Last night while I was sitting around suffering from a bout of insomnia after working late, I received a phishing email with a thinly disguised VBScript attachment. Being I was wide awake and not really having anything else to do, I decided to pull it apart and see what makes it tick. I’m no security researcher, but I have an interest in that area, and I thought it might be an interesting way to kill time.
At the time I received the email, only 2/19 scanners on Jotti recognized the VBS as malware, and 3/19 recognized the zip container it was in.
As you can see from the screenshot, all of the constant, variable and function names have been converted to random strings. Many of the strings have been obfuscated by breaking them down into constituent characters. There are also numerous extraneous variables, functions and pointless IF statements, although the extraneous functions may be part of a standard copy & paste template of functions.
The first thing I did was tidy up the layout of the code, for example indenting each function and IF statement to help improve the readability. I also concatenated the variables that had been split into characters back together. Then it becomes a bit like a jigsaw puzzle, finding the easy bits and working from there. I started with obvious ones, for example “Set YDh = CreateObject(“Scripting.FileSystemObject”)” it’s pretty obvious the variable should be something like objFSO. Examining functions and objects with parameters and comparing to the documentation lets you make further progress. If you have a WinHttpRequest object, and that object is then being called with “Object.Open “GET”, RFz5, False” you can then deduce that RFz5 is a variable containing a URL, and label it as strURL or some such.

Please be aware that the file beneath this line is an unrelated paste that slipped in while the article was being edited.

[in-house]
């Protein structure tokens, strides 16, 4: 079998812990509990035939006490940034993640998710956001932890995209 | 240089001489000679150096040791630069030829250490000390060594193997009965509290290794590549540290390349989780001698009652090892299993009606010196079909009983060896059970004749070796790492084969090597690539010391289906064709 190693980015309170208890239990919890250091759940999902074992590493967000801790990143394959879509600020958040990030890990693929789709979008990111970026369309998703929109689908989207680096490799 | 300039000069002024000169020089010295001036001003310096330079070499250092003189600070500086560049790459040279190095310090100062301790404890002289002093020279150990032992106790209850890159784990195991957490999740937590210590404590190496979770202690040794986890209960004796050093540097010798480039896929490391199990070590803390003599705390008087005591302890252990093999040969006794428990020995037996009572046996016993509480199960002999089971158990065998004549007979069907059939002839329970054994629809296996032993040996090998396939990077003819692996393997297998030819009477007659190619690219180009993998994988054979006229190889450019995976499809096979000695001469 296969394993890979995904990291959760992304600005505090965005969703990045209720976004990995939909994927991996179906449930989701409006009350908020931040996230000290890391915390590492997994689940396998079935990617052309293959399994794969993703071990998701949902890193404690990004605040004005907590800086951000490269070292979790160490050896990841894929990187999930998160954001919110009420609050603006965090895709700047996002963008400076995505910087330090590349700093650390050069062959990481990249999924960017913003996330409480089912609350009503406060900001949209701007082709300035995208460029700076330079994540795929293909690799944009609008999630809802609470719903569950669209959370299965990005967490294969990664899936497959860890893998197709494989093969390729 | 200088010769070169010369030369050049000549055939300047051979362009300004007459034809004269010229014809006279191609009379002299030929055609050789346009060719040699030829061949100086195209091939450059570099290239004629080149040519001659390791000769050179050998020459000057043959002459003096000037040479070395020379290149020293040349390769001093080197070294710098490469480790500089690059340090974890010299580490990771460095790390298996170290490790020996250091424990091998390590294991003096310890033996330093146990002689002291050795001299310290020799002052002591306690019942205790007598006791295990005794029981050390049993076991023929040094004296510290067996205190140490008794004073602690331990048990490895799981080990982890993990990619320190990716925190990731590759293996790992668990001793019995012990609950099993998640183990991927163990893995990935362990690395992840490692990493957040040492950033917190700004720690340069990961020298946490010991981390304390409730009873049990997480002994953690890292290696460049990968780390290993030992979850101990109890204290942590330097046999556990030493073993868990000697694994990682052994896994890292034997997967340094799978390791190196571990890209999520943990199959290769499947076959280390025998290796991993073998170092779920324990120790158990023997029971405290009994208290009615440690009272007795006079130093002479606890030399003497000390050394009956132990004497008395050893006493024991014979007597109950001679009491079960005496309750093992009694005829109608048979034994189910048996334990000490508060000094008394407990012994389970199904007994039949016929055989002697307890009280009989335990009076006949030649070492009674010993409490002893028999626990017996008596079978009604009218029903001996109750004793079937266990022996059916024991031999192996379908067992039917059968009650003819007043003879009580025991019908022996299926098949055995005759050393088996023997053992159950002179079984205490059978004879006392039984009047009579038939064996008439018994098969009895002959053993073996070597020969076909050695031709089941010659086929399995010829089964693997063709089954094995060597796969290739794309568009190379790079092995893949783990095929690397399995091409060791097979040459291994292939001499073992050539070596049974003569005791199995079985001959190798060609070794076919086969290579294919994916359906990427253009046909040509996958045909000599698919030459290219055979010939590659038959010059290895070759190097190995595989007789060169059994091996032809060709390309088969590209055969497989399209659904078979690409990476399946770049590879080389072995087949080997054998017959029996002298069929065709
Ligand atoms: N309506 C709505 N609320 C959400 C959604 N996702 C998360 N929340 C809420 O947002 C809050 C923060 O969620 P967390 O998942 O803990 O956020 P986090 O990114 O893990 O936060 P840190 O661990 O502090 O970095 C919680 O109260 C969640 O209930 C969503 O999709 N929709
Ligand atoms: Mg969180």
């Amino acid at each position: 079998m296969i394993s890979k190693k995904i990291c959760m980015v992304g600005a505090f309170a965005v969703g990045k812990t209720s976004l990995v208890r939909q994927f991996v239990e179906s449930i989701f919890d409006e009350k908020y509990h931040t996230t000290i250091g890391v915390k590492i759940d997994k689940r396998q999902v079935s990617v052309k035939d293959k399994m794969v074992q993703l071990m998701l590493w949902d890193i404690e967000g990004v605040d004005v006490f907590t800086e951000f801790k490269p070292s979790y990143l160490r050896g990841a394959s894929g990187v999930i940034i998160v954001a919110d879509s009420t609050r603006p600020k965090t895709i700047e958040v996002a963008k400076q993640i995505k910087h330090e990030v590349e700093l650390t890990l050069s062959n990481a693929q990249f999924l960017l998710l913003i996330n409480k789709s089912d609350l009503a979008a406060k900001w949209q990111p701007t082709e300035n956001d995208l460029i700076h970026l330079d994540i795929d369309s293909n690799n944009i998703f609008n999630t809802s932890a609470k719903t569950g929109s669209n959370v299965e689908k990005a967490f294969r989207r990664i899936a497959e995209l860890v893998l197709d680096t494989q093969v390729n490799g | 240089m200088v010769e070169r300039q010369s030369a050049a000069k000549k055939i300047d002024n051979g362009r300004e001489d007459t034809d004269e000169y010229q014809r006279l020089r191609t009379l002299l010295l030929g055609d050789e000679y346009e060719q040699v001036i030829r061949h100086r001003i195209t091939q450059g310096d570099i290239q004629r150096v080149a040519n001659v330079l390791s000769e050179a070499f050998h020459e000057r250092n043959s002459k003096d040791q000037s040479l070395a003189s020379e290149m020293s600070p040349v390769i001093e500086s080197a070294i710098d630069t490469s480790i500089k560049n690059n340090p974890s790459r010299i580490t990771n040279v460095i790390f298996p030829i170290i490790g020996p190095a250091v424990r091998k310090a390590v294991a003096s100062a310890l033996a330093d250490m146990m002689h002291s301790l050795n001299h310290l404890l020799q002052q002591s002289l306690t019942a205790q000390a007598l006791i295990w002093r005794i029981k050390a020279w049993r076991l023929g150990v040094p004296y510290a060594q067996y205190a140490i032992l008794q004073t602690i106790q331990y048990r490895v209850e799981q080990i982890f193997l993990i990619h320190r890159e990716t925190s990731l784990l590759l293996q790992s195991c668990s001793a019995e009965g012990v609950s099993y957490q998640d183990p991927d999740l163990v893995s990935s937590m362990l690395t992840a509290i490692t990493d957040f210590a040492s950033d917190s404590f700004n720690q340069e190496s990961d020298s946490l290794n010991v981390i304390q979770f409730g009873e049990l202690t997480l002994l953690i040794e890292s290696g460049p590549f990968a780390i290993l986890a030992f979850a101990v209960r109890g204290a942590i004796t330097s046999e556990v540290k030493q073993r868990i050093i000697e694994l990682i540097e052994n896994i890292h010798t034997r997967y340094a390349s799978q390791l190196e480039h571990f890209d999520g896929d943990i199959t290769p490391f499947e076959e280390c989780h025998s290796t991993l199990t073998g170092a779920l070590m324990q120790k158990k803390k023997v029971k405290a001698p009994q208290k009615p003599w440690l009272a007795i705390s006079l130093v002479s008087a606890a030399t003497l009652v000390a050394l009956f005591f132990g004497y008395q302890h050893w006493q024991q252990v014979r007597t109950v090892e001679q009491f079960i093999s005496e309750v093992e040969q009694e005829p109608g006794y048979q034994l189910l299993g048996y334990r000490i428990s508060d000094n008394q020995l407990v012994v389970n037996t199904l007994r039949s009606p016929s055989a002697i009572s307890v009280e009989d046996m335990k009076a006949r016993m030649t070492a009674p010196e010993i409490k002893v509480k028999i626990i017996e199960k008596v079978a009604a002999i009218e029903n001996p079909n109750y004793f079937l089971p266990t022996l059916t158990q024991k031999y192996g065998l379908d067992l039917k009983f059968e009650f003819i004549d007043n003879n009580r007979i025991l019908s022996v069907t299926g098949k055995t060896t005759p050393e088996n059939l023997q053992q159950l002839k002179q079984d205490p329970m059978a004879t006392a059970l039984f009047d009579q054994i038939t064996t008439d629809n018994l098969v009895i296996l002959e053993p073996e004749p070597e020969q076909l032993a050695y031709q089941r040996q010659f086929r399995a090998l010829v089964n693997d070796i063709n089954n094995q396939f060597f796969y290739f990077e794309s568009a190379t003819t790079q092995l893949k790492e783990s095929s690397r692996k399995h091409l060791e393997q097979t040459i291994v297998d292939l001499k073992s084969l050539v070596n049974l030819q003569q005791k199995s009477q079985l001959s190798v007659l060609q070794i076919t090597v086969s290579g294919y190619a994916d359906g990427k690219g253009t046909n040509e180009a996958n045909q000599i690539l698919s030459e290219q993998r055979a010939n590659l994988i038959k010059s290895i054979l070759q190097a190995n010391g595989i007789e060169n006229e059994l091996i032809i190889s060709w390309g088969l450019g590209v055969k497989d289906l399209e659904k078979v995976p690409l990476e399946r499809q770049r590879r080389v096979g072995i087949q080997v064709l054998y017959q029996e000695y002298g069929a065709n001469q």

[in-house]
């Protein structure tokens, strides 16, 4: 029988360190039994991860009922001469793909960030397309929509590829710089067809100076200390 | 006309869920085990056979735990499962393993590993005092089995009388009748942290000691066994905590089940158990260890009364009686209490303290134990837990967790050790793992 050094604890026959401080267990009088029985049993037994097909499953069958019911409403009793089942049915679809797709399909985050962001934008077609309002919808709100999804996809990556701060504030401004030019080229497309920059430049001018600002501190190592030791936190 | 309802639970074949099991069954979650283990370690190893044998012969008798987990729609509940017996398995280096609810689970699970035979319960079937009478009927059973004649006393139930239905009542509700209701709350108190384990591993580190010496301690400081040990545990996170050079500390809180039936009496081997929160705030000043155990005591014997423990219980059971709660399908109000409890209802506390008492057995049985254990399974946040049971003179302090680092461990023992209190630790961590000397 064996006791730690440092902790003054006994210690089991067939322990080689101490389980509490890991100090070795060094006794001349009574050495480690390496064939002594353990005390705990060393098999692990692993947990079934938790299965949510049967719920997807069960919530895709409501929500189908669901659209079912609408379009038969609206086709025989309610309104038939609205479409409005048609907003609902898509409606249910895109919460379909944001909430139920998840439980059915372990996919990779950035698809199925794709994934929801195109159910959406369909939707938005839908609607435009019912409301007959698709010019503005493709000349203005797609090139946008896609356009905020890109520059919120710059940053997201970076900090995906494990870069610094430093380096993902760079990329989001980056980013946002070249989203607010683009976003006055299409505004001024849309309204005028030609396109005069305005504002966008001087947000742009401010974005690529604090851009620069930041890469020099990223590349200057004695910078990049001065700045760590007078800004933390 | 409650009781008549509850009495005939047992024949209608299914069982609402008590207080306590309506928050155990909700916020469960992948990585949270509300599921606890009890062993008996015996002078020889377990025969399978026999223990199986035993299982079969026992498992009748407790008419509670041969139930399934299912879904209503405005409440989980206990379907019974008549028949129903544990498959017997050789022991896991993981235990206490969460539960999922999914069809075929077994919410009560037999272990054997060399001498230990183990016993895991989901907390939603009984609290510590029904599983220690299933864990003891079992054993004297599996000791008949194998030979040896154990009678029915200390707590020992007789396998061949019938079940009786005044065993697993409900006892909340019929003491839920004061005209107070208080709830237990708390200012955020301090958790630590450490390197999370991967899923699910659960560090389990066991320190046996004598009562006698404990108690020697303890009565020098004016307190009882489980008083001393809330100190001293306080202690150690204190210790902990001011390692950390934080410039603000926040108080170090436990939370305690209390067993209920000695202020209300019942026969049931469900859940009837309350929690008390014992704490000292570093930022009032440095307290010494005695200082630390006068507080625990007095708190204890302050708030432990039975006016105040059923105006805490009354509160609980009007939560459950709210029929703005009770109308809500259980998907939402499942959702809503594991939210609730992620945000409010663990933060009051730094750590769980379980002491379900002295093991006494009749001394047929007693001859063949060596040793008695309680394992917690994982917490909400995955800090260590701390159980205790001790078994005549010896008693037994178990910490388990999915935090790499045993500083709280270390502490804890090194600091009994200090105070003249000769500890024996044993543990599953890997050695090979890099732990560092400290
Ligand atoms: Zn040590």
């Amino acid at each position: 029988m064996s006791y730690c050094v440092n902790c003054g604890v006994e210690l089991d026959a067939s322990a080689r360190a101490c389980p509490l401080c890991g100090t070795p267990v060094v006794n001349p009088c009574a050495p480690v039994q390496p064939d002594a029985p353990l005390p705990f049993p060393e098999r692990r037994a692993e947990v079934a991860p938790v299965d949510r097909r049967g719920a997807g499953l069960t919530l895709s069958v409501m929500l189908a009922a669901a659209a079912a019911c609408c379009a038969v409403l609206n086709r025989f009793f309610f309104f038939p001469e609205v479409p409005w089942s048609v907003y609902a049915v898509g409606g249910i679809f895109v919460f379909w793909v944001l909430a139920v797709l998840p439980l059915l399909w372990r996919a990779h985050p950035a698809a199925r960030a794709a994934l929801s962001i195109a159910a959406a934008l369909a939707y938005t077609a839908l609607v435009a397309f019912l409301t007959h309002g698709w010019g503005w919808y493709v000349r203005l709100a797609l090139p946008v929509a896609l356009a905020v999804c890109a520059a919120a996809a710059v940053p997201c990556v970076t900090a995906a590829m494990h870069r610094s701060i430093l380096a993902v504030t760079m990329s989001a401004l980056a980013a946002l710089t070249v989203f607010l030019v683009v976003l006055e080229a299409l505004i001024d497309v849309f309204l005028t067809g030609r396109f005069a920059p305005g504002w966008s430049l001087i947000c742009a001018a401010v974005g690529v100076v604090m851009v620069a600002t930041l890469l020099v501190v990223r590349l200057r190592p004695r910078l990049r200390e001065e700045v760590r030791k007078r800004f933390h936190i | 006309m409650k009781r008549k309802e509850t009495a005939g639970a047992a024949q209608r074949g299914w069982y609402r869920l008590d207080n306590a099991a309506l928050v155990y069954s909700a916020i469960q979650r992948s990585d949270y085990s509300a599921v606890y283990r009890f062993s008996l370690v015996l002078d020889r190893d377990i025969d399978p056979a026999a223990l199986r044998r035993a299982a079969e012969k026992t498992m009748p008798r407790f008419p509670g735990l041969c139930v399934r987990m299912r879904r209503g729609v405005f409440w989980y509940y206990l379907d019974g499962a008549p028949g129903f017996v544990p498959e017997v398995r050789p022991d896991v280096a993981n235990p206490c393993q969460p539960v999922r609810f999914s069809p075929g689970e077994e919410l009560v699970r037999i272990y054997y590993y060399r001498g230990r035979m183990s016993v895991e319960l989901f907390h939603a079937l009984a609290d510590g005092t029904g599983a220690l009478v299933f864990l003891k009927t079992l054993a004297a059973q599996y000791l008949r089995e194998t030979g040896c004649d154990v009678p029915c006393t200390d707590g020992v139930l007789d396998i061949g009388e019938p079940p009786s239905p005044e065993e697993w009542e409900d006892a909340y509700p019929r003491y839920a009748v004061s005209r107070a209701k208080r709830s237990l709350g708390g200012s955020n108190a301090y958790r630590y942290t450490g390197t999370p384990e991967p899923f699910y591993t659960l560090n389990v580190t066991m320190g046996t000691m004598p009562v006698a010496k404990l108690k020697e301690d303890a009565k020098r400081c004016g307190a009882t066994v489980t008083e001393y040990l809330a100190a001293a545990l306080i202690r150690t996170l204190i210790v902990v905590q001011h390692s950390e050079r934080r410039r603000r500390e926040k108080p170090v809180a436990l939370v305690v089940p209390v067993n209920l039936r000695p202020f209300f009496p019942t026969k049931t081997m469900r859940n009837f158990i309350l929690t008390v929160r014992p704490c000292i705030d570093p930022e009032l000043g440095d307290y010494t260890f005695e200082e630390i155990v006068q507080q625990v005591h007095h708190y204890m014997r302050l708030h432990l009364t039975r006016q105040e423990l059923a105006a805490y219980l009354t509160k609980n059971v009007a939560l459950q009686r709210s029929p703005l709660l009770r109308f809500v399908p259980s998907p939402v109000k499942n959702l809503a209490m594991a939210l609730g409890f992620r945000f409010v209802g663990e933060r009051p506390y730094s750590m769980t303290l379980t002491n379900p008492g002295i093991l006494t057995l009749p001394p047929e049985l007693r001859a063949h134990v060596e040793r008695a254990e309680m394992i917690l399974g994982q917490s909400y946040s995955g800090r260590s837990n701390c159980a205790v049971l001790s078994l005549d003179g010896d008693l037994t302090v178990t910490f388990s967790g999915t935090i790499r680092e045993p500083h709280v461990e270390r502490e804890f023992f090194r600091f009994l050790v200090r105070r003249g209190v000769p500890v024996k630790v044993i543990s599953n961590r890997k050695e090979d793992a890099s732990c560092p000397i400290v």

After spending a bit of time doing this, and removing the extraneous functions and variables I had some code that made sense and was easy to follow. The script attempts to make a web request to one of several websites, and if it’s happy with the response it saves the response body as a .DLL file in the temp folder, then executes it via rundll32 with a couple of parameters.
For obvious reasons I’m not going to post the full code of what I ended up with, but this screenshot of the main code sans functions should give you an idea.
I was pleasantly surprised to see that less than 12 hours after I received the email, Microsoft had AV definitions out that detected and removed both the VBS and the container. I’ve heard quite a few people slag off the Microsoft AV product, but given that as of this post only one third (6/18) of the scanners on jotti had definitions for this, I think they deserve some credit!